Wednesday, October 19, 2016


Boko Haram kidnapped 276 girls and women, ages 16 to 18, in the middle of the night at a boarding school in Chibok, Nigeria, in April 2014, drawing global outrage. Scores of the girls remain missing...


In their first interactions with any media organization, CNN's Isha Sesay met most of the 21 girls at the meeting held at the presidential villa.
They posed for photos and politely but shyly answered questions about their well-being. Although in their early 20s, the Chibok girls appear trapped in their schoolgirl personas, their development seemingly arrested by two and a half years in captivity.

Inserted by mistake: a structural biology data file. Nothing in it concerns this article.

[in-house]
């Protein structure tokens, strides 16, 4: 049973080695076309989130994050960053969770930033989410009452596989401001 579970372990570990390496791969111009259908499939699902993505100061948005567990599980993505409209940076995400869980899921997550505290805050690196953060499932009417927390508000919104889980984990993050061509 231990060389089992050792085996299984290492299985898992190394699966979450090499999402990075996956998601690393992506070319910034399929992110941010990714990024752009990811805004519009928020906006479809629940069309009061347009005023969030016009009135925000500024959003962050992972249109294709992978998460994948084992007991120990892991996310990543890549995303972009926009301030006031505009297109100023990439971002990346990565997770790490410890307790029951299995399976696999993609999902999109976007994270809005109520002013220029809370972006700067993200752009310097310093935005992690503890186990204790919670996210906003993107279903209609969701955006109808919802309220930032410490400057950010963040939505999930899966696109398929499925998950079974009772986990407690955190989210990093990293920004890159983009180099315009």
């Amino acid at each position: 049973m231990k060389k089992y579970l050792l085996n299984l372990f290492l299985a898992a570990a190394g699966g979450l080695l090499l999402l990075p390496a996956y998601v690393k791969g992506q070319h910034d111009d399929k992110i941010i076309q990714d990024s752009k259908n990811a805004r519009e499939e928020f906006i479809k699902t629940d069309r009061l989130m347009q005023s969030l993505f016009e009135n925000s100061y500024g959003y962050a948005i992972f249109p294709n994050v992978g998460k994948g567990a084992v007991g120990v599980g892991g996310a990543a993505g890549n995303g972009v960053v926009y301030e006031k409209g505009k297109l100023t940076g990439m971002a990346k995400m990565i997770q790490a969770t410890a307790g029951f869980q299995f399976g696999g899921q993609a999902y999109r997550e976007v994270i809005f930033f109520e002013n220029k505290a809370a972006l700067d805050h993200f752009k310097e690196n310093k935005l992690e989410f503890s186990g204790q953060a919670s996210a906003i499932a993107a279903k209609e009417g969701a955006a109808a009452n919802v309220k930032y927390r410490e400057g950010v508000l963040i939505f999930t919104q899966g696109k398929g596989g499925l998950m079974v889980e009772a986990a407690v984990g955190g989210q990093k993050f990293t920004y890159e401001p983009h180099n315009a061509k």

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Twenty-one were released last week. Another 83 girls are due to be released. And they are skin and bone, apparently. They were used as physical labor.

Out of the 276 originally taken an estimated 100 girls were married off then taken away by Boko Haram members early on. A couple of articles I've read have suggested that some girls, another 100 of them(?), have refused to go back to Nigeria because of the stigma they'll face there due to the sexual abuse they suffered. In fact, it has been suggested that the girls that have been returned may be sent abroad to be educated due to the stigma. 

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